That the light rain does not prevent spectators from dancing in front of the stage where Canadian singer Dawn Taylor Watson sang on Saturday evening proves that the international jazz festival of Port-au-Prince was a breath of fresh air in Haiti, in prey to a socio-political crisis.
PaP Jazz, as its regulars call it, has earned its place on the international agenda at a time when the world's capitals of the musical genre are shivering in negative temperatures. But this 14th edition was the most complex to implement.
"We changed the schedule 15 times. It was very very complicated but we never said for a second that we were not doing this festival, never for a second," says Milena Sandler, director of the Haiti foundation Jazz, organizer of the festival.
-Budget threatened by the crisis-
The months of preparation necessary to ensure the arrival in January of international stars were short-circuited by the socio-political crisis.
The Haitian year 2019 will have been marked by weeks of anti-corruption challenges, demonstrations interspersed with violence even leading to a total paralysis of activities from September to December.
Massive layoffs of employees and even permanent closings of establishments, the crisis suffered by private companies has largely rubbed off on the festival.
"We have three traditional partners who have definitively said that it was impossible for them to participate financially this year," reports Milena Sandler. "We understand them, we don't throw stones at anyone".
To offset this cut budget, the PaP Jazz team then thought of launching a crowdfunding campaign on the internet. A winning bet because more than 10,000 US dollars are collected, allowing to align a program at the level of major world festivals.
Shared happiness: at the opening, Haitian music lovers took advantage of the energy of the legend Dee Dee Bridgewater who had longed to visit the first Black Republic in history.
"It was a dream for me to come here because it is a country where people revolted to have their independence, it is my people, the black people," confided with emotion the American star.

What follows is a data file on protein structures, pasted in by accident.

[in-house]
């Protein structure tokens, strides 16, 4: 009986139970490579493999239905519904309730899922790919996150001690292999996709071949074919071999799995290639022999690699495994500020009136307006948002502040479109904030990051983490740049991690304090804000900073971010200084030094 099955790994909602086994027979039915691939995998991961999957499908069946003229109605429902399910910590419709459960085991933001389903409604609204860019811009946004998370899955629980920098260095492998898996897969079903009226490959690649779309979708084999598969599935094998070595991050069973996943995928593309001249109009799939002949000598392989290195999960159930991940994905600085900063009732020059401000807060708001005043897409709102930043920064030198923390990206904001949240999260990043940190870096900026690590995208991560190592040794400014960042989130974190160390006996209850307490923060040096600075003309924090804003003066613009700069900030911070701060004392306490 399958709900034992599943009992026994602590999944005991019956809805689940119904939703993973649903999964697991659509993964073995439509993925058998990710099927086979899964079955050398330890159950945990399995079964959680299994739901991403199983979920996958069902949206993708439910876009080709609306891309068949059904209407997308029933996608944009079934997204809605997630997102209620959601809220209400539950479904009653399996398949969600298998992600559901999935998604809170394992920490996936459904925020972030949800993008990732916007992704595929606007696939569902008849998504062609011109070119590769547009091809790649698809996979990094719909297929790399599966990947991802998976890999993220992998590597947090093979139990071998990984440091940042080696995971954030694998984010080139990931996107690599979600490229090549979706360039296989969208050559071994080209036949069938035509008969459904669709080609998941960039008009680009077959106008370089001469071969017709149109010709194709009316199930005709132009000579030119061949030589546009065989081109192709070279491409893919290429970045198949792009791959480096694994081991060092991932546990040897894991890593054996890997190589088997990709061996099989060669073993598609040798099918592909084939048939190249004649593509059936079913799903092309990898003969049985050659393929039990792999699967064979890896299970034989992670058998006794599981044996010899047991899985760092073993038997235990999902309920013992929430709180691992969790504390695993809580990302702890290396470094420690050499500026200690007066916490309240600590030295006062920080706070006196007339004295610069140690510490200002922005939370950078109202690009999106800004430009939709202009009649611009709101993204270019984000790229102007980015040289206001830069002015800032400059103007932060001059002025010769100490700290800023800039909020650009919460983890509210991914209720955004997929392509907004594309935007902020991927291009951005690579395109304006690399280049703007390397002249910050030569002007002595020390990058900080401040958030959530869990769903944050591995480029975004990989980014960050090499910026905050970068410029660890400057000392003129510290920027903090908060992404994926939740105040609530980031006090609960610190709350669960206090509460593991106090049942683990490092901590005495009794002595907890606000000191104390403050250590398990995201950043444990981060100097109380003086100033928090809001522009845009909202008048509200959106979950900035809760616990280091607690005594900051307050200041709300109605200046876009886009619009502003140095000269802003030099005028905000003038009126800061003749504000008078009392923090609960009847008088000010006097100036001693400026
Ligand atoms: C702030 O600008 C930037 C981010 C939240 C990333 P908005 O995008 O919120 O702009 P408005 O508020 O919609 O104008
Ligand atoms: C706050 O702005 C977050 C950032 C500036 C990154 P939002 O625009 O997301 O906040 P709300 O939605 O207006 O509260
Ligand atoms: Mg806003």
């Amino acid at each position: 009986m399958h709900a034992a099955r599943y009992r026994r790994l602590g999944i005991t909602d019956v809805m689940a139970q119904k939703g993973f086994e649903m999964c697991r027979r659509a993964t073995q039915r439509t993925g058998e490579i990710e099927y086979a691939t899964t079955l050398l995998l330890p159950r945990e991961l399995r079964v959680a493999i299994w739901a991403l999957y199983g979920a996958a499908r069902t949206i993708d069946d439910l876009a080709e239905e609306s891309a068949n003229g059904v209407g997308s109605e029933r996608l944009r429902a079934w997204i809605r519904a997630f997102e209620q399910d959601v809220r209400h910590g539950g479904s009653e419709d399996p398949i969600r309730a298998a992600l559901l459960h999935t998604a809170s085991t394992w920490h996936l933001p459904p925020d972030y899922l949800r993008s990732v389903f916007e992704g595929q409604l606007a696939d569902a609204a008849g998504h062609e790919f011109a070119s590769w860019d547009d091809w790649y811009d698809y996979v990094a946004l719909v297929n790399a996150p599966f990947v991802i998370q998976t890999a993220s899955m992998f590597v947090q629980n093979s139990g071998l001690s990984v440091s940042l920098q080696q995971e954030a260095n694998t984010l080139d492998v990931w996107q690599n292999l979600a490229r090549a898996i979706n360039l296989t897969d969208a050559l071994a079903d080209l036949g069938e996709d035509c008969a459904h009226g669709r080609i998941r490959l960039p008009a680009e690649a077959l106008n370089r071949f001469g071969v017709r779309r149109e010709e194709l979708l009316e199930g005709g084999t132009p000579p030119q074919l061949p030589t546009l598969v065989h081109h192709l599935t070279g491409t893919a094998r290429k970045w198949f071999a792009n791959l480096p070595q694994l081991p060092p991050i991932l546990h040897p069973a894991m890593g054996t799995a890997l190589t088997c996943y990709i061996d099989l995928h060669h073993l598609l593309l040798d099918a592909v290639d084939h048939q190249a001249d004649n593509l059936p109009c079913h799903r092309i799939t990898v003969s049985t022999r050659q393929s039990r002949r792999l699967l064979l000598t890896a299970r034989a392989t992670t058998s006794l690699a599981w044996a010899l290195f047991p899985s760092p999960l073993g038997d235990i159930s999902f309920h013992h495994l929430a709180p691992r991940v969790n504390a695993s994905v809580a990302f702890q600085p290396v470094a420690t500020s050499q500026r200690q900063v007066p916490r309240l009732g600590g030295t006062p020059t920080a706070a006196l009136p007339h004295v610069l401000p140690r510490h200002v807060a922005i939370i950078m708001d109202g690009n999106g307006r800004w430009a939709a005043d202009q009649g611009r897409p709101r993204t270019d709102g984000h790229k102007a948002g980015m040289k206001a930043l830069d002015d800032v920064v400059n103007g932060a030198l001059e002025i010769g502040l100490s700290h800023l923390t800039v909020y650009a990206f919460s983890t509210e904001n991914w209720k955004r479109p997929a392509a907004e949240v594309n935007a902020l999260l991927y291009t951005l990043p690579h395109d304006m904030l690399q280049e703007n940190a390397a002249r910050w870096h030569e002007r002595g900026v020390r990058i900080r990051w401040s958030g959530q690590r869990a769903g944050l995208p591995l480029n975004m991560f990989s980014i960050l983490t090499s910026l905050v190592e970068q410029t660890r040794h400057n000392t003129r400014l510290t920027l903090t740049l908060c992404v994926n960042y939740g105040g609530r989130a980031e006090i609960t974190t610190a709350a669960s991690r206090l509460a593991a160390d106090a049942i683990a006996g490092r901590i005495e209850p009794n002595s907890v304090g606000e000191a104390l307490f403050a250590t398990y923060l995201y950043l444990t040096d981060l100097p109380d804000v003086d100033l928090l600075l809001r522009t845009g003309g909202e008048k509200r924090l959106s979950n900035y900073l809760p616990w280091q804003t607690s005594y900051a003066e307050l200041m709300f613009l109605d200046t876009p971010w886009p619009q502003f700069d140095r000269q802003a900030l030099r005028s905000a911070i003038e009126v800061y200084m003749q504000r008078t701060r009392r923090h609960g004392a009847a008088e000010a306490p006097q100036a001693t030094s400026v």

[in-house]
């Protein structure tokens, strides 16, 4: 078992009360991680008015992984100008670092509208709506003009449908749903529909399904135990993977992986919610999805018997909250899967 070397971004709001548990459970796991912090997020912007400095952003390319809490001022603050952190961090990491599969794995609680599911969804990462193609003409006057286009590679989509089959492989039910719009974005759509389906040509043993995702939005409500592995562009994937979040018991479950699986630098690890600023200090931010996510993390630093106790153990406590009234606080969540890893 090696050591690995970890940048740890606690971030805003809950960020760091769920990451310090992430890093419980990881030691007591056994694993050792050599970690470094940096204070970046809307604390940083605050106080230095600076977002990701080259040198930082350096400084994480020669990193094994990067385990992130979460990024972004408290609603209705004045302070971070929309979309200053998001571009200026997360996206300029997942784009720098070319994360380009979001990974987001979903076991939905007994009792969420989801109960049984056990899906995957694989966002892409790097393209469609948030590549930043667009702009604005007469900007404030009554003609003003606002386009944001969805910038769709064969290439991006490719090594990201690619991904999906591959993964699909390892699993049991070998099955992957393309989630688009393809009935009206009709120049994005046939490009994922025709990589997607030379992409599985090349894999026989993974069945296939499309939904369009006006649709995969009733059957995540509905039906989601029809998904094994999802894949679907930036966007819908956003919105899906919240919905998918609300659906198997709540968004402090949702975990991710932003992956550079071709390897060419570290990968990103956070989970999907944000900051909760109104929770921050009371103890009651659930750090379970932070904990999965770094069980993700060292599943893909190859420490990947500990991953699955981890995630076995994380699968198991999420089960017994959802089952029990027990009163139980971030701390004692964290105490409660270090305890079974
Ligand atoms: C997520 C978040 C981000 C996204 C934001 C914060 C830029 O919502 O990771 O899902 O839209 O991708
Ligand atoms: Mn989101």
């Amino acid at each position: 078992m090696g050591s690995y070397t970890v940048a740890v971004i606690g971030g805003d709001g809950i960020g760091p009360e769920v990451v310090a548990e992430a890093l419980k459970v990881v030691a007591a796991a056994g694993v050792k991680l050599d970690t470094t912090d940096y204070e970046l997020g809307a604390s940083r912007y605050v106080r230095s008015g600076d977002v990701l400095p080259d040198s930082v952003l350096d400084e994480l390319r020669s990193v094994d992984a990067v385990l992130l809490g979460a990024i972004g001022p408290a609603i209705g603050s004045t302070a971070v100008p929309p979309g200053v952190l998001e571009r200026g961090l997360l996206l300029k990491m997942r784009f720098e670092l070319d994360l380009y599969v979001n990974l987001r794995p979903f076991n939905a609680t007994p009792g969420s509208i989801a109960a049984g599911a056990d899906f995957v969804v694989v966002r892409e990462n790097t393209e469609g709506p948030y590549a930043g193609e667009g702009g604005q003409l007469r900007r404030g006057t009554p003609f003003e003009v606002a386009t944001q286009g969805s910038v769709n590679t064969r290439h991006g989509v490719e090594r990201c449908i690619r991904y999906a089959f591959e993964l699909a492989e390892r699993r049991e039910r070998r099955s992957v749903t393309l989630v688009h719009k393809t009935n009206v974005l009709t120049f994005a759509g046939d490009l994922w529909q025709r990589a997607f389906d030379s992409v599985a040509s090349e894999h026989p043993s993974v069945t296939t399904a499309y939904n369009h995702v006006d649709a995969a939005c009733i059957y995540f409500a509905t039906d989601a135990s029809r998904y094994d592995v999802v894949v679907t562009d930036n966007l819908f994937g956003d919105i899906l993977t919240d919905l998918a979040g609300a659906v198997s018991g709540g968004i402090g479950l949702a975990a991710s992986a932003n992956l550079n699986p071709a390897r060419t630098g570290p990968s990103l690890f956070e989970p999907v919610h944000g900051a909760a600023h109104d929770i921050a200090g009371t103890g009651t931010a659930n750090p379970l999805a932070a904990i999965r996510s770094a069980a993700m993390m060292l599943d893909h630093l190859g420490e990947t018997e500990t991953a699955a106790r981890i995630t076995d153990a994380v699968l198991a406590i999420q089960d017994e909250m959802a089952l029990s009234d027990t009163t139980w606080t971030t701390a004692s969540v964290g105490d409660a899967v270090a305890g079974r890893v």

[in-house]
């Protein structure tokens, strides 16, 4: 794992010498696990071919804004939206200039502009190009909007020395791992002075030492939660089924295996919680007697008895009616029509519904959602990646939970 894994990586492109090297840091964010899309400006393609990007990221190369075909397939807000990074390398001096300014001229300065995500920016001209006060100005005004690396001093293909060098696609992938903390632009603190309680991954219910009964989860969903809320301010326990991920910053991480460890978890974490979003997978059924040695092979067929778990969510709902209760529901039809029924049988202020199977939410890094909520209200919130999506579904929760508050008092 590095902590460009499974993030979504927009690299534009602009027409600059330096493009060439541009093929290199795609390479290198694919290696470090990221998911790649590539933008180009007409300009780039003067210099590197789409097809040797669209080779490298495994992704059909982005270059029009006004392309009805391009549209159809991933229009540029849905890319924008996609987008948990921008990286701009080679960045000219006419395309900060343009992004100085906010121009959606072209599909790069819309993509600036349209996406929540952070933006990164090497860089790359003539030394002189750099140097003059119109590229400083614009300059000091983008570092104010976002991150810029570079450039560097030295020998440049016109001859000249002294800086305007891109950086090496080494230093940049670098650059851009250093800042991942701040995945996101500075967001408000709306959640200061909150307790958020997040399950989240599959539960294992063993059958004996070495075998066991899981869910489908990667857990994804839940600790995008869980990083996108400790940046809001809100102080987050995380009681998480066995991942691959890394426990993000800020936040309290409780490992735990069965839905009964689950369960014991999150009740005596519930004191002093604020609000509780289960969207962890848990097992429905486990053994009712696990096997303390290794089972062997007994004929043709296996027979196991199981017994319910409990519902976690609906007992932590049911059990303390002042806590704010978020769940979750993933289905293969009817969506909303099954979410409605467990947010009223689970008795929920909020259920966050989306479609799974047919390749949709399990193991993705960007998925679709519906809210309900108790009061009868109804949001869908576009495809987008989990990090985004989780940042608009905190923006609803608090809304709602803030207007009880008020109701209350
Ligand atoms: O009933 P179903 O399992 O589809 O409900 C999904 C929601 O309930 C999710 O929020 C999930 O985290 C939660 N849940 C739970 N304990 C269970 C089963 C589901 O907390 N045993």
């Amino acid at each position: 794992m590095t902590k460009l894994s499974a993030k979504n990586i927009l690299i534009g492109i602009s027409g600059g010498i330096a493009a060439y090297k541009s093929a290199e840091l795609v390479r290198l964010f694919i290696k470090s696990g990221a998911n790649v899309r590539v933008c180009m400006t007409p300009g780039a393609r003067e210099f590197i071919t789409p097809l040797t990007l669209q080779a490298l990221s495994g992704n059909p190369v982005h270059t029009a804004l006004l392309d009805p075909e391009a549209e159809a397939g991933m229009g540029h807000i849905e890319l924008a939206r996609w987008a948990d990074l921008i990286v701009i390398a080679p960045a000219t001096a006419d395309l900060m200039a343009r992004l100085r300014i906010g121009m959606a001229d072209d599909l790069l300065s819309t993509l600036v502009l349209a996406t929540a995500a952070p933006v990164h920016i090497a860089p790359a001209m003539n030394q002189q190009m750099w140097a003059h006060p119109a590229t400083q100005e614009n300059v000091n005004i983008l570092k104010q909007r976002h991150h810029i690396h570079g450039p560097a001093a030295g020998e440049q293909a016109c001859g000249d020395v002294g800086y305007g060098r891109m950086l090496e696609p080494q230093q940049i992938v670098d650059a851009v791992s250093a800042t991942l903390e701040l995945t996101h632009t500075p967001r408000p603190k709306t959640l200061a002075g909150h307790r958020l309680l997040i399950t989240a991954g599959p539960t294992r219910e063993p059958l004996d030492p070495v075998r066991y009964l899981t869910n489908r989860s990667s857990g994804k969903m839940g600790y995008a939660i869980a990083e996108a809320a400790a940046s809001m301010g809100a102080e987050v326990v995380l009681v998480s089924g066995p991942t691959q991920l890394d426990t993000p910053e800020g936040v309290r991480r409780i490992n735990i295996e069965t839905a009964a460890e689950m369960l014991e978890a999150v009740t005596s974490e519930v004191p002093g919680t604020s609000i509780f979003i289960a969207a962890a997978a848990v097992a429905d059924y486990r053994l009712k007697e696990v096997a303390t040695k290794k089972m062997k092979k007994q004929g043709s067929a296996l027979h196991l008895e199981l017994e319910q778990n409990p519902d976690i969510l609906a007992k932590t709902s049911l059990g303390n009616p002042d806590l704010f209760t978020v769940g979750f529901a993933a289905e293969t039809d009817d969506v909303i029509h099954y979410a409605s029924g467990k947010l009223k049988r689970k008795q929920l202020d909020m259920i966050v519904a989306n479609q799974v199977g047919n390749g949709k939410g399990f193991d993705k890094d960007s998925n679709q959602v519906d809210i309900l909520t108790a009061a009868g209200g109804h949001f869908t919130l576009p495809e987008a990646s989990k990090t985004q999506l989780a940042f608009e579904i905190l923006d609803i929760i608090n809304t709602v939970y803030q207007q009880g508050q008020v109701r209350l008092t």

Forgetting the growing insecurity in the country, the magic PaP Jazz operates when Dee Dee Bridgewater, three Grammys to his credit, briefly shares the microphone with the group Take 6, ten awards in 40 years of career. Moments that the singer wanted to share with Haitians.
"Of course this country needs schools. Of course there is a need for stronger infrastructure but music is very important. It gives the people of Haiti the opportunity to see and listen to music which comes from everywhere and it can open the eyes of people outside, "hopes Dee Dee Bridgewater.
- Inclusive festival -
Far from the elitist cliché of jazz, 80% of the concerts at the Port-au-Prince festival are free and, every morning for a week, international artists offer workshops to anyone who wants to attend.
"This morning, there was this artist who comes from Taiwan and who made us discover her instrument and the music they play", appreciates Emmanuella Leroy, 21 years old.
Younger than some of the students who came to attend her workshop, saxophonist Jazmin Ghent loved this time of exchange.
"It was a real treat because as much as I shared with them, they shared with us as much so that we could become more aware of the music here in Haiti and of the culture" says the 26-year-old artist.
"I would like to play Haitian music, acquire some of these styles and collaborate with Haitian musicians," she said.
Proof of the power of attraction of PaP Jazz: from the Cuban Yilian Canizares to the French Jacques Schwarz-Bart, many of the artists featured in this 14 edition were not their first participation. All of them are now presenting international collaborations with Haitian musicians.
"I really fell in love with this festival," says Israeli drummer Yogev Shetrit.
"The programming here is incredible: it is a high quality festival and people around the world must know that in Haiti there is a high level festival, really cool," concludes the musician.
© 2020 AFP